Use the least common multiple for your new common denominator, it will be the LCD.

$$\begin{array}{c}t+1=t+1\\t^{2}-t-2=\left(t-2\right)\left(t+1\right)\\\text{LCM}:\left(t+1\right)\left(t-1\right)\end{array}$$

Compare each original denominator and the new common denominator. Now rewrite the rational expressions to each have the common denominator of $$\left(t+1\right)\left(t–2\right)$$.

You need to multiply $$t–2$$ to get the LCD, so multiply the entire rational expression by $$\displaystyle \frac{t-2}{t-2}$$.

The second expression already has a denominator of $$\left(t+1\right)\left(t–2\right)$$, so you do not need to multiply it by anything.

$$\begin{array}{c}\frac{2}{t+1}\cdot \frac{t-2}{t-2}=\frac{2(t-2)}{(t+1)(t-2)}\\\\\,\,\,\frac{t-2}{{{t}^{2}}-t-2}=\frac{t-2}{(t+1)(t-2)}\end{array}$$

Then rewrite the subtraction problem with the common denominator.

$$\frac{2\left(t-2\right)}{\left(t+1\right)\left(t-2\right)}-\frac{t-2}{\left(t+1\right)\left(t-2\right)}$$

Subtract the numerators and simplify. Remember that parentheses need to be included around the second $$\left(t–2\right)$$ in the numerator because the whole quantity is subtracted. Otherwise you would be subtracting just the t.

$$\begin{array}{c}\frac{2(t-2)-(t-2)}{(t+1)(t-2)}\\\\\frac{2t-4-t+2}{(t+1)(t-2)}\\\\\frac{t-2}{(t+1)(t-2)}\end{array}$$

The numerator and denominator have a common factor of $$t–2$$, so the rational expression can be simplified.

$$\large\begin{array}{c}\frac{\cancel{t-2}}{(t+1)\cancel{(t-2)}}\\\\=\frac{1}{t+1}\end{array}$$

$$\displaystyle \frac{2}{t+1}-\frac{t-2}{{{t}^{2}}-t-2}=\frac{1}{t+1},t\ne -1,2$$

The video that follows contains an example of adding rational expressions whose denominators are not alike. The denominators of both expressions contain only monomials.

A YouTube element has been excluded from this version of the text. You can view it online here: pb.libretexts.org/ba/?p=130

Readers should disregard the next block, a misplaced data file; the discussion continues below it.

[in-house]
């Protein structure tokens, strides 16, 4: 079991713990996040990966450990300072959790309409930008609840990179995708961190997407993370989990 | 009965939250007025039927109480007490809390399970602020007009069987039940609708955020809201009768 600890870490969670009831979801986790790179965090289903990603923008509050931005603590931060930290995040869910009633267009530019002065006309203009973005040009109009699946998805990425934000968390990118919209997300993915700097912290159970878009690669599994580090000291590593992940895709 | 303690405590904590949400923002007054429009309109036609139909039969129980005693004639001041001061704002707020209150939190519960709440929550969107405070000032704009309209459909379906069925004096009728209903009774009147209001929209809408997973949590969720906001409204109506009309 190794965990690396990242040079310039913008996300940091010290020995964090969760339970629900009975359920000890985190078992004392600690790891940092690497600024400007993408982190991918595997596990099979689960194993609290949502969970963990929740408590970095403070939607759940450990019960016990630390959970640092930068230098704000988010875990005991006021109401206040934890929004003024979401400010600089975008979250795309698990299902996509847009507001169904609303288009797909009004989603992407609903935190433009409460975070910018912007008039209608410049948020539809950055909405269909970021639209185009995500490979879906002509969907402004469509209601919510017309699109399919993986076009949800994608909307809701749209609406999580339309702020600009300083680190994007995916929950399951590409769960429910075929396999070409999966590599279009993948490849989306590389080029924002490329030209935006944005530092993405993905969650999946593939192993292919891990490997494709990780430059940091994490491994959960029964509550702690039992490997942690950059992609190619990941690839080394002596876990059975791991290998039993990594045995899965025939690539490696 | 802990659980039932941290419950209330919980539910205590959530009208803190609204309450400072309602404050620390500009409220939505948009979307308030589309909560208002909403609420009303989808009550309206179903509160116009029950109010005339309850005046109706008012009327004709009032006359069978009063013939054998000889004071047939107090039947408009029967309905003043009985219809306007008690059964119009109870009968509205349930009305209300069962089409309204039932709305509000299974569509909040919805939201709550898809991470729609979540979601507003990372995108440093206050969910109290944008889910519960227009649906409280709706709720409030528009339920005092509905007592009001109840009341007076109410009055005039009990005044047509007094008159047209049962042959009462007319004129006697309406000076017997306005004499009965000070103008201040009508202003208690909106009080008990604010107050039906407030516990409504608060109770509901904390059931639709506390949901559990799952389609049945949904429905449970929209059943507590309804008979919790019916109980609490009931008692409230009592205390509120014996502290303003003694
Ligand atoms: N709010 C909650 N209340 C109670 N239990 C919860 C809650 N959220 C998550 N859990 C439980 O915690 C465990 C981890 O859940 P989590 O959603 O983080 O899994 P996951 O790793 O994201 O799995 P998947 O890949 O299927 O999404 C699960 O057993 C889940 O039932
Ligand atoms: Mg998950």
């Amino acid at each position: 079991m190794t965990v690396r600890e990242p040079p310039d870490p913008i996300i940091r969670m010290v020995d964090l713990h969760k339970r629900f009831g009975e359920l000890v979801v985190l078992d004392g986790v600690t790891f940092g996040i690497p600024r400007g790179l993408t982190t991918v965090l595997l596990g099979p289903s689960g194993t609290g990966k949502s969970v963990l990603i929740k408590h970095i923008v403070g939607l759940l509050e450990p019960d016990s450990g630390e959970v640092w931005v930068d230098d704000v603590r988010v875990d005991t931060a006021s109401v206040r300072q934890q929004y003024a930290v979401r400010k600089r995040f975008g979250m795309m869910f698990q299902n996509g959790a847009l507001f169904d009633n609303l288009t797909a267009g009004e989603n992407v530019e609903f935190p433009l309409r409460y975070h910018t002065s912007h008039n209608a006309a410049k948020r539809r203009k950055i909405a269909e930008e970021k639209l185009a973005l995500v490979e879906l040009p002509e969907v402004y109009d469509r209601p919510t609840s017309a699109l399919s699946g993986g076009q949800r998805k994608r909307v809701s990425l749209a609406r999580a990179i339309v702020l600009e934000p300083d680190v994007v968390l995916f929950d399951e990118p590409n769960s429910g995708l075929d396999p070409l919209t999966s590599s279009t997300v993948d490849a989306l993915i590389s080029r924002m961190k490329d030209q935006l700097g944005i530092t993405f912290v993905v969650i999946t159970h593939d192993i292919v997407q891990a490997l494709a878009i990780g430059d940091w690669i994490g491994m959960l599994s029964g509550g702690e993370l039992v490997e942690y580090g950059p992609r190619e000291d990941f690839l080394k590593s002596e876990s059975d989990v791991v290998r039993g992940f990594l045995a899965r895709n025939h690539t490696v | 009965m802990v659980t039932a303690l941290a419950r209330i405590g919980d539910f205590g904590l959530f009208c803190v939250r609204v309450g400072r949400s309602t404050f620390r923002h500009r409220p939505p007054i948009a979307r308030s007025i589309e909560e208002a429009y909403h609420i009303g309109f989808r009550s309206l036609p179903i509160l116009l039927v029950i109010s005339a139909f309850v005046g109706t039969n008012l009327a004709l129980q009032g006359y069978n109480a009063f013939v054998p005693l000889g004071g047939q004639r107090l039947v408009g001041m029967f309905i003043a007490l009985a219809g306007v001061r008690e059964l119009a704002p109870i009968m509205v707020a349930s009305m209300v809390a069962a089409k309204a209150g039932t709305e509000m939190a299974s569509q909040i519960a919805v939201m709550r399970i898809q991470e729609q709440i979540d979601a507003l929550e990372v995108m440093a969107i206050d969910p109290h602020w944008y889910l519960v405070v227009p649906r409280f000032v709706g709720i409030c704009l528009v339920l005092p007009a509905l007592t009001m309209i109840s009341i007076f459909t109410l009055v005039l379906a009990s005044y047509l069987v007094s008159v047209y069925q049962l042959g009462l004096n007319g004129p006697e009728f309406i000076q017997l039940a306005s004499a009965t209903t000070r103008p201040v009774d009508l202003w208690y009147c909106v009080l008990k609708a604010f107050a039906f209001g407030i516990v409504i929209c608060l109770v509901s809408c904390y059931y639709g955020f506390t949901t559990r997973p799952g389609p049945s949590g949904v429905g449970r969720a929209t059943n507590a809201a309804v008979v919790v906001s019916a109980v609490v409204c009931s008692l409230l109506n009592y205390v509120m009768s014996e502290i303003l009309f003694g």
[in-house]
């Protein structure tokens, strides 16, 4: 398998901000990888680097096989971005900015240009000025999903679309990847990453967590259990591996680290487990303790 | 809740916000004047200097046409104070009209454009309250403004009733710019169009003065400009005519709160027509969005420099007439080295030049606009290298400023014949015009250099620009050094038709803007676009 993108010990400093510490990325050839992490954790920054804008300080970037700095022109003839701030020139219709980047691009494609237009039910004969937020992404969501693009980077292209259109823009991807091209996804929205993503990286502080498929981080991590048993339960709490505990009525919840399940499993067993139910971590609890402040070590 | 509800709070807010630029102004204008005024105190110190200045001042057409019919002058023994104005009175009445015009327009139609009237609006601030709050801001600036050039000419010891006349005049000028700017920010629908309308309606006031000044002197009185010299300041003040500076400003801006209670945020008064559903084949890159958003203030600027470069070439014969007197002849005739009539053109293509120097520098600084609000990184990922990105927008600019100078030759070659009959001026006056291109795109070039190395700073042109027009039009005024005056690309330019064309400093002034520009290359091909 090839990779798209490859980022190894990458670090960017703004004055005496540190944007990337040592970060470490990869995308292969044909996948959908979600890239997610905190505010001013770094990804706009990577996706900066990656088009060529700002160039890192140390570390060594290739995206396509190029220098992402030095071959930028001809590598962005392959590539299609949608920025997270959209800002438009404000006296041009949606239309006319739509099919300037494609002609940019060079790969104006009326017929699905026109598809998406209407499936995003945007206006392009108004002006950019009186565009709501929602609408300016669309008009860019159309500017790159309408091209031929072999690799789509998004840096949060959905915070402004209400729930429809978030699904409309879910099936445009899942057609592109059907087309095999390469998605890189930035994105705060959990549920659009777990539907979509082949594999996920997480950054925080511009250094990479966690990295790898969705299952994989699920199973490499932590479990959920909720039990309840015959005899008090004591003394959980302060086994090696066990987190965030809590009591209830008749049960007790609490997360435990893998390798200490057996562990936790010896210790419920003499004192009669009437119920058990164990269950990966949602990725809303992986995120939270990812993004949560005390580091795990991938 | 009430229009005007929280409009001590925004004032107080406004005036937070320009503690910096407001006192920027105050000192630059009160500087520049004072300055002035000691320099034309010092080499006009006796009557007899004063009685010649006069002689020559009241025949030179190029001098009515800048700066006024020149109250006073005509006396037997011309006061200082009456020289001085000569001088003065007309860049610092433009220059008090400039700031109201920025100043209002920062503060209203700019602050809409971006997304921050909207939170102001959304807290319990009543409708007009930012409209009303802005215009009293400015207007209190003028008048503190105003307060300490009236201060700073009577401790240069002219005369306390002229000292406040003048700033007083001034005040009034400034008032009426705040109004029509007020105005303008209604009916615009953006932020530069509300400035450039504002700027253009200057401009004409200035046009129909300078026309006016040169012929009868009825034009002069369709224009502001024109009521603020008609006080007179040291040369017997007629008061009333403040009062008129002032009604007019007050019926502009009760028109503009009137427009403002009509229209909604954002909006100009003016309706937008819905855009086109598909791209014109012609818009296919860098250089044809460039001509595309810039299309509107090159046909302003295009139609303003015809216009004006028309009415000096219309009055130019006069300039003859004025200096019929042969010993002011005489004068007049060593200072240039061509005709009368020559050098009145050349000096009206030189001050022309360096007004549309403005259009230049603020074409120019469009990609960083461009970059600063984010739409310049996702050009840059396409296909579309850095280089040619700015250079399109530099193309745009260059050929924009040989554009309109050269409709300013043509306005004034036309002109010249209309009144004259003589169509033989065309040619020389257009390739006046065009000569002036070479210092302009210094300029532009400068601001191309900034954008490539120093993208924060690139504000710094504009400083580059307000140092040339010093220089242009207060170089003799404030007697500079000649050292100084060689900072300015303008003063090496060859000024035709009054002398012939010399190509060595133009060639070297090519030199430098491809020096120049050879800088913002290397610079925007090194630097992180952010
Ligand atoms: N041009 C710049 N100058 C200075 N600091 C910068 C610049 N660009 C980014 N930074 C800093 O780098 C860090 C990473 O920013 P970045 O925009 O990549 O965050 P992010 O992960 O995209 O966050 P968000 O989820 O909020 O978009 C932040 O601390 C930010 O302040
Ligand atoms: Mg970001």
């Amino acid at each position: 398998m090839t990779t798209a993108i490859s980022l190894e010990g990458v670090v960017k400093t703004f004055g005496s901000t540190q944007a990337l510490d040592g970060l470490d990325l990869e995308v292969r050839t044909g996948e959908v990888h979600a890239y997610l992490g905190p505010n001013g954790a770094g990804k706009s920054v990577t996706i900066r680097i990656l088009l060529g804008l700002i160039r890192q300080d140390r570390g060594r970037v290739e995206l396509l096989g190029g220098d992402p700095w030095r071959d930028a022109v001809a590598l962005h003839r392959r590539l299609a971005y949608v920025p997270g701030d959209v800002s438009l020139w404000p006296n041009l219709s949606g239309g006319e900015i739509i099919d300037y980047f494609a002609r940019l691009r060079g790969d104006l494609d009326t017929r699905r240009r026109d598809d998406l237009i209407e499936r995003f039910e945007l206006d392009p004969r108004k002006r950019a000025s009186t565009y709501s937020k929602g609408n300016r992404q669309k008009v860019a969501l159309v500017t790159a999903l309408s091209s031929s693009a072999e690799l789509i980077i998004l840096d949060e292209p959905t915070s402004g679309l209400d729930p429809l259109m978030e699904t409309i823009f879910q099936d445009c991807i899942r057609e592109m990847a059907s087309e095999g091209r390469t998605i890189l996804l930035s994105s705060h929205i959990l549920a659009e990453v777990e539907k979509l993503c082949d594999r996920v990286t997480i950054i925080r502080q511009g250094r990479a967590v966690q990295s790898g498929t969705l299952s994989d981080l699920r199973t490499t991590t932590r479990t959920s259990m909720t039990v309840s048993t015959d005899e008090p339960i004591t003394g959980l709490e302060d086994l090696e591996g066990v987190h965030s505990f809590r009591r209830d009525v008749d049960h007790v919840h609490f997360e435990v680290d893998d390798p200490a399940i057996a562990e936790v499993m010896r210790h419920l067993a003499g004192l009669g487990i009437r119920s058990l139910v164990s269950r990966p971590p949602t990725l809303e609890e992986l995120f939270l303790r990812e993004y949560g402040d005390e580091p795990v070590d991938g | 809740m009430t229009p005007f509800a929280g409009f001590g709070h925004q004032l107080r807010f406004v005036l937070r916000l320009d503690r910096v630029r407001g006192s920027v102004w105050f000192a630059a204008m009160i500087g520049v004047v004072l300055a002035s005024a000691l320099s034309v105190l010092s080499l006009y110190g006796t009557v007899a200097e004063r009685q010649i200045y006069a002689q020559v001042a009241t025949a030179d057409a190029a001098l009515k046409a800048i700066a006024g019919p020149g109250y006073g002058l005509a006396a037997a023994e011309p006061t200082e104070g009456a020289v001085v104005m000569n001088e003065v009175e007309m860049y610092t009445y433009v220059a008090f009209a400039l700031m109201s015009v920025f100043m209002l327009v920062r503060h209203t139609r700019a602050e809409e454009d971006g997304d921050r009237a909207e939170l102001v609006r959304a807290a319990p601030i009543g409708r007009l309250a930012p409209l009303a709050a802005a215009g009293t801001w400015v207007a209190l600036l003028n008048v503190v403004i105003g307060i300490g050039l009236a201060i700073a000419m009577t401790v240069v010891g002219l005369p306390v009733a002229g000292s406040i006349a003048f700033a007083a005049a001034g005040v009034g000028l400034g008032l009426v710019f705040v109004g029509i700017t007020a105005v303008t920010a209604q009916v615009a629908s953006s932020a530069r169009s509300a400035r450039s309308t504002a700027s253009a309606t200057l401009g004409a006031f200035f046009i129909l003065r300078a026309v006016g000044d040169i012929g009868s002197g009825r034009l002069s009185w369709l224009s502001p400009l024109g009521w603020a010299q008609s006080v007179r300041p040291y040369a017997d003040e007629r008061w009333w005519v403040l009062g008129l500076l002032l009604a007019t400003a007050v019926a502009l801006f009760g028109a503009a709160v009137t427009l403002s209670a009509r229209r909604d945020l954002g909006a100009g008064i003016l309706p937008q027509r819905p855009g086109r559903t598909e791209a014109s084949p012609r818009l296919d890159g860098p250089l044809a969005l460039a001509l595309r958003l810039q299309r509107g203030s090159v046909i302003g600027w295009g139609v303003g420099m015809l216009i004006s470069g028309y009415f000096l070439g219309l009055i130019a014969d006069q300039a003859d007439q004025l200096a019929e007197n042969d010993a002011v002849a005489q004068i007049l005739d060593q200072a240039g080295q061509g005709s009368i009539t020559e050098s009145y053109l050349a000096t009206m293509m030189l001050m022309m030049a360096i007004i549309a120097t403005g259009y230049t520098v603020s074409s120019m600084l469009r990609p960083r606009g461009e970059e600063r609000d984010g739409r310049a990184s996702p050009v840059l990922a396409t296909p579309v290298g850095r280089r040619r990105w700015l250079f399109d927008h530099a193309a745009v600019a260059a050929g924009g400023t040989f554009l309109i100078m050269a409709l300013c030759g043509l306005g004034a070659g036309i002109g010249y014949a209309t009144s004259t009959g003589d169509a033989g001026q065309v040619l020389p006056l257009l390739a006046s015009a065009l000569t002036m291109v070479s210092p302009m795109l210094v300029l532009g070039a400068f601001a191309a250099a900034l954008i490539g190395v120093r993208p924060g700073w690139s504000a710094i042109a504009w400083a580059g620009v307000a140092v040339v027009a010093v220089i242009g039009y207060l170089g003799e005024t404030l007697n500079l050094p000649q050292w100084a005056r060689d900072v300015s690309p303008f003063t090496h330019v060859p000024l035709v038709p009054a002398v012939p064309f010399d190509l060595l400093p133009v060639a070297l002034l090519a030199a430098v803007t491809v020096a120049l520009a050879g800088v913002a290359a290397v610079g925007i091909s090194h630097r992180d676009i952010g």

The video that follows contains an example of subtracting rational expressions whose denominators are not alike. The denominators are a trinomial and a binomial.

A YouTube element has been excluded from this version of the text. You can view it online here: pb.libretexts.org/ba/?p=130

### Add rational expressions whose denominators have no common factors

So far all the rational expressions you’ve added and subtracted have shared some factors. What happens when they don’t have factors in common?

No Common Factors

In the next example, we show how to find a common denominator when there are no common factors in the expressions.

### Example

Subtract $$\displaystyle \frac{3y}{2y-1}-\frac{4}{y-5}$$, and give the domain.

State the difference in simplest form.

Neither $$y–5$$ can be factored. Because they have no common factors, the least common multiple, which will become the least common denominator, is the product of these denominators.

$$\text{LCM}=\left(2y-1\right)\left(y-5\right)$$

Multiply each expression by the equivalent of 1 that will give it the common denominator.

Then rewrite the subtraction problem with the common denominator. It makes sense to keep the denominator in factored form in order to check for common factors.

$$\begin{array}{c}\frac{3y}{2y-1}\cdot \frac{y-5}{y-5}=\frac{3y(y-5)}{(2y-1)(y-5)}\\\\\frac{4}{y-5}\cdot \frac{2y-1}{2y-1}=\frac{4(2y-1)}{(2y-1)(y-5)}\\\\\frac{3y(y-5)}{(2y-1)(y-5)}-\frac{4(2y-1)}{(2y-1)(y-5)}\end{array}$$

Subtract and simplify.

$$\begin{array}{c}\frac{3 ParseError: EOF expected (click for details) Callstack: at (Courses/Lumen_Learning/Book:_Beginning_Algebra_(Lumen)/07:_Rational_Expressions_and_Equations/7.03:_Operations_on_Rational_Expressions), /content/body/div[11]/div[6]/p[10]/span[1], line 1, column 2  -15y}{(2y-1)(y-5)}-\frac{8y-4}{(2y-1)(y-5)}\\\\\frac{3 ParseError: EOF expected (click for details) Callstack: at (Courses/Lumen_Learning/Book:_Beginning_Algebra_(Lumen)/07:_Rational_Expressions_and_Equations/7.03:_Operations_on_Rational_Expressions), /content/body/div[11]/div[6]/p[10]/span[2], line 1, column 2  -15y-(8y-4)}{(2y-1)(y-5)}\\\\\frac{3 ParseError: EOF expected (click for details) Callstack: at (Courses/Lumen_Learning/Book:_Beginning_Algebra_(Lumen)/07:_Rational_Expressions_and_Equations/7.03:_Operations_on_Rational_Expressions), /content/body/div[11]/div[6]/p[10]/span[3], line 1, column 2  -15y-8y+4}{(2y-1)(y-5)}\end{array}$$

The domain is found by setting the original denominators equal to zero.

$$\begin{array}{l}2y-1=0\text{ and }y-5=0\\\,\,\,y=\frac{1}{2}\,\,\,\,\,\,\,\text{ and }y=5\end{array}$$